Smartphones with ginormous screens (roundup)

You love big screens and you cannot lie. Why should you? These large, bold, tabletlike smartphones will meet your needs.

Samsung Galaxy Note 3
If you're into phones with huge screens, you've come to the right place. Sarah Tew/CNET

For some of you, there's no such thing as too huge when it comes to smartphone screens. The larger the display, the more space you have for reading e-books and news stories, playing games, and immersing yourself in photos and video graphics. Whether you have enormous mitts, the desire for a smartphone that performs tablet functions, or just a penchant for big, beautiful screens, these are for you.


The LG G Flex sports a curved screen and scratch-resistant back. CNET
LG G Flex

With its large and curved 6-inch screen, the LG G Flex provides an immersive viewing experience for movies, games, Web sites, or whatever you throw at it. The phone's sizable battery also helps the Flex to serve up an impressively long run time. Read the LG G Flex review.


The LG G Pro 2 is the latest big-name entry into the phablet arena. Sarah Tew/CNET
LG G Pro 2
As a follow-up to its G Pro phablet, LG has unleashed the new G Pro 2 onto the world. This device is bigger, faster, and all-around better in every way, which makes it a worthy challenger to the mighty Note 3 even if it lacks a stylus. Read the LG G Pro review.


The undisputed king of oversize phones is the Galaxy Note 3. Sarah Tew/CNET
Samsung Galaxy Note 3
The latest in the legendary franchise which started the whole phablet phenomenon, the Samsung Galaxy Note 3 represents the pinnacle blend of massive screen and phone smarts. Its battery lasts ridiculously long, its screen is absolutely luscious, and its processor and camera are top-notch. And oh yes, it has a sophisticated S Pen stylus if you want it. Read the Samsung Galaxy Note 3 review.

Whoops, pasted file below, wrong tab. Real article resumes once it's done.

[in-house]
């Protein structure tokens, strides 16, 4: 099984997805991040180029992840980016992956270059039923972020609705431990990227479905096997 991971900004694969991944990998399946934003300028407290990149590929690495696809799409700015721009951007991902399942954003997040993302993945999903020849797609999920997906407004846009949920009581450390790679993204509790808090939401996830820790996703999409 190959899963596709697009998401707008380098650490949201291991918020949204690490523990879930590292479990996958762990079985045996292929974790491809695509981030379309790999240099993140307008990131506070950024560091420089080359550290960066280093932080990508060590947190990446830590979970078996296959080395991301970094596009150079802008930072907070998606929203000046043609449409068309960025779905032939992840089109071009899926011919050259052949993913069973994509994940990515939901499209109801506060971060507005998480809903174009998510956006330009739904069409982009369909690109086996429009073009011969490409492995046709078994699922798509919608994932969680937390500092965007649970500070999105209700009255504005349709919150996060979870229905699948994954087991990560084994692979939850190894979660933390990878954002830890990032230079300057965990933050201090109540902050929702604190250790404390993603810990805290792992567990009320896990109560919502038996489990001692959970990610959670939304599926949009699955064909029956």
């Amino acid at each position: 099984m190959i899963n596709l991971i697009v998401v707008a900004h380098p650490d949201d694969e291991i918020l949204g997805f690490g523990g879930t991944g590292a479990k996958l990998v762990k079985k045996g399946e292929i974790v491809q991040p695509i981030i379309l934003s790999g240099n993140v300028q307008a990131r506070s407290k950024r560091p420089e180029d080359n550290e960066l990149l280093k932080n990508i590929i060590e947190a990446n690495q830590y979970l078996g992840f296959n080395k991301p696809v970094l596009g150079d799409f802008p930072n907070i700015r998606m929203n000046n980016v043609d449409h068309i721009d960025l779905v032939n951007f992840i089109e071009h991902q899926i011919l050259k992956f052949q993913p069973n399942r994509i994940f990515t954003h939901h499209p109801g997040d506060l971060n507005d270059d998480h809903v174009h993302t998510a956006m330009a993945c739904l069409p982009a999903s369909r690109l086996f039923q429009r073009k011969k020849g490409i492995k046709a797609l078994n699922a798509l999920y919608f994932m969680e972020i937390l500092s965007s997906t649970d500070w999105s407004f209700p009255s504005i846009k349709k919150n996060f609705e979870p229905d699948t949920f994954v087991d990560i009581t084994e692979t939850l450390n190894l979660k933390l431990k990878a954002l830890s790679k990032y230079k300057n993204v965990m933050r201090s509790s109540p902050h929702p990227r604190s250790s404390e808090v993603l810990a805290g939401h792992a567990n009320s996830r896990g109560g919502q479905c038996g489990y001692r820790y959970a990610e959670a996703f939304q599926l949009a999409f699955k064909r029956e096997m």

The Galaxy Round merges Note 3 power with a big, curved display. Sarah Tew/CNET
Samsung Galaxy Round
What would you get if you merged all the mobile computing power of the Galaxy Note 3 with a phone flaunting a big, curved screen? That's easy; you'd have the Samsung Galaxy Round. This device features a large 5.7-inch display that's concave to cut down on distracting glare. It also comes with the same speedy components as the Note 3 sans stylus. Read the Samsung Galaxy Round review.


Sony Xperia Z Ultra GPE
The Sony Z Ultra GPE's main draw is stock Android 4.4 KitKat and lovely 6.4-inch screen. Sarah Tew/CNET
Sony Z Ultra Google Play Edition
There's no question the Sony Z Ultra Google Play Edition really pushes the limit of what it means to be a phone versus a tablet. With a gigantic 6.4-inch LCD screen, pure Android KitKat, and a water-resistant chassis, the Ultra is certainly a distinctive device. Compare these phones head-to-head.
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Mobile
Read the full CNET Review

Samsung Galaxy Round

Banish all skeptical apprehension about the Samsung Galaxy's round curved screen and back; the arched shape is an unexpected improvement. / Read full review

Read the full CNET Review

LG G Flex

The Bottom Line: Despite a novel construction and scuff-proof exterior, the LG G Flex's doesn't flex enough muscle against the Samsung Galaxy Round or the Note 3. / Read full review

Read the full CNET Review

Sony Z Ultra Google Play Edition

The Bottom Line: The Sony Z Ultra Google Play Edition's insanely large size and stratospheric price make the Nexus 5 and Note 3 better options for pure Android power. / Read full review

Read the full CNET Review

LG G Pro 2

The Bottom Line: The LG G Pro 2 delivers plenty of power, a huge and lovely screen, and a feature-packed camera, but the Galaxy Note 3's stylus and superior styling give it the edge. / Read full review

About the author

Brian Bennett is senior editor for mobile phones at CNET and reviews a wide range of mobile communication products. These include smartphones and their myriad accessories. He has more than 12 years of experience in technology journalism and has put practically anything fun with a micro chip through its paces at some point.

Jessica Dolcourt reviews smartphones and cell phones, covers handset news, and pens the monthly column Smartphones Unlocked. A senior editor, she started at CNET in 2006 and spent four years reviewing mobile and desktop software before taking on devices.

 

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